Inmates spent €6m last year on tobacco, sweets and nappies
Inmates spent more than €6m in prison tuck shops last year, buying items such as cigar- ettes, sweets, newspapers and soft drinks.
The busiest tuck shop was at Midlands Prison in Portlaoise, which houses notorious killers Graham Dwyer, Gerald Barry and Mark Nash. It took in nearly €1.3m.
Tuck shops on the Mountjoy campus, which includes the Dochas Centre for female off-enders, reported the next-highest revenue of €997,934.
Former Anglo chief executive David Drumm is among the prisoners serving time in Mountjoy.
Figures released by the Irish Prison Service (IPS) under the Freedom of Information Act reveal that €6.02m was spent in tuck shops at its 14 detention centres last year.
The IPS made a gross profit of €895,876, though margins varied considerably, ranging from 22pc at Castlerea Prison to 5.7pc at Portlaoise.
Inmates received nearly €2.6m in pocket money from the IPS last year, which can be spent on goods sold by the tuck shop or on services such as TV rental.
The money is paid to prisoners in the form of a daily all- owance of up to €2.20, though inmates can earn additional cash by mucking in with chores including painting, cleaning, cooking, laundry and waste management.
A stock list of items that can be bought or ordered through prison tuck shops outlines an extensive range of tobacco, groceries, toiletries and other goods.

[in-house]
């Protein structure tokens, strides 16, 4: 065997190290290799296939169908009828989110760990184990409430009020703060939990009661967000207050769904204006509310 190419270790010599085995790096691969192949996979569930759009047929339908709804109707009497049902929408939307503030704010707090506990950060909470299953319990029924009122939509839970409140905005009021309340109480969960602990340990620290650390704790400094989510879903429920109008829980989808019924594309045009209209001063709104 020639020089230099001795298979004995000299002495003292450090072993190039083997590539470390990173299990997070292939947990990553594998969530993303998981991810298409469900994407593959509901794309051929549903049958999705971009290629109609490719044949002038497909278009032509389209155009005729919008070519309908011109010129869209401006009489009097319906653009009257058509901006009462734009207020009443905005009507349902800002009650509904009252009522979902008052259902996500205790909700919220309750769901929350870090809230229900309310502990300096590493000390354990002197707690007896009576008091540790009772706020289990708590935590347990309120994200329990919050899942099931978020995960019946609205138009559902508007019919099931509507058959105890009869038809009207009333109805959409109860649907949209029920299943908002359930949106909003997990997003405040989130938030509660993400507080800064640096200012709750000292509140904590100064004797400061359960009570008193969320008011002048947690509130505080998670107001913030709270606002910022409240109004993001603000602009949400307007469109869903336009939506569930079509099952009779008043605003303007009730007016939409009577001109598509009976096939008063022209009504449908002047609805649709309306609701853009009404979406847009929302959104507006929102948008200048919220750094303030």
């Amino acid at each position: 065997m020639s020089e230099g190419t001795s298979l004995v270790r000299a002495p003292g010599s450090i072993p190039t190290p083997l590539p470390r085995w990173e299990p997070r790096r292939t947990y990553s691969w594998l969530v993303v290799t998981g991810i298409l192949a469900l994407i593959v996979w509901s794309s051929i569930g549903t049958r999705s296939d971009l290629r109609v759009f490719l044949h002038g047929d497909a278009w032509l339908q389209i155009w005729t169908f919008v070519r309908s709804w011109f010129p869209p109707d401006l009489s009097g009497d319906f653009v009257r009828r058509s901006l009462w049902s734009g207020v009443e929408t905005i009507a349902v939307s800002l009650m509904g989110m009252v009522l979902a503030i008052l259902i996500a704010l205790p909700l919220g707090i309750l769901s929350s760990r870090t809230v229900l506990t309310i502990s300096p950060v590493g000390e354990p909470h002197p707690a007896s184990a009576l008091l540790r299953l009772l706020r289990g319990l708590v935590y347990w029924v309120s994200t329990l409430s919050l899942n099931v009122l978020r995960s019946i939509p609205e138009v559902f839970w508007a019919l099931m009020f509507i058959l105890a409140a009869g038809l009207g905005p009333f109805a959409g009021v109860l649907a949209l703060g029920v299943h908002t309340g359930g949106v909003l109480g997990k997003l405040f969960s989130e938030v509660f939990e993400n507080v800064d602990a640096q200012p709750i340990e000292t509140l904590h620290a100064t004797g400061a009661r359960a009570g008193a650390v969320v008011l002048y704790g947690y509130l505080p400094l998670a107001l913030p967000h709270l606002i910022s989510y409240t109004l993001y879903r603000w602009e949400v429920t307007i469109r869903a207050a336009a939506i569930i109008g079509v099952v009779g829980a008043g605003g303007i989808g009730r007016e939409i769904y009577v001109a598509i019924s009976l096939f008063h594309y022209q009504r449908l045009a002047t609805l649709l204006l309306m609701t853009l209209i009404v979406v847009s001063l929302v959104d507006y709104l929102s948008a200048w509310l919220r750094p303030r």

Unusual products include a One Direction carry-case, calendar and gift mug.
The range of confectionery includes a Hello Kitty chocolate egg for €3.99, Bear in the Big Blue House corn snacks for 59c and a pack of Pampers nappies for €8.80.
Arbour Hill Prison, where wife-killer Joe O'Reilly is serving a life sentence, sold €152,783 worth of goods from its tuck shop last year, generating a gross profit of €24,055, representing a margin of nearly 16pc.
The tuck shop at Wheatfield Place of Detention reported revenue of €695,738 and gross profit of €102,543, a margin of almost 15pc.
A profit margin of 23.7pc on sales of €135,220 was reported at St Patrick's Institution, which accommodated juvenile offenders before it closed in June 2017.
The tuck shop at Limerick Prison had one of the highest profit margins at 21pc, reporting a gross profit of €94,441 on sales of €447,012.
Castlerea Prison recorded a profit margin of 22pc on sales of €531,769.
Portlaoise, Loughan House and Cloverhill had the tuck shops with the lowest margins.
Portlaoise reported sales of €477,119 but a profit margin of only 5.7pc, while Loughan House sold €96,404 of goods, making a gross profit of 10pc.
Cloverhill Prison reported revenue of €654,664 but a profit margin of only 11pc.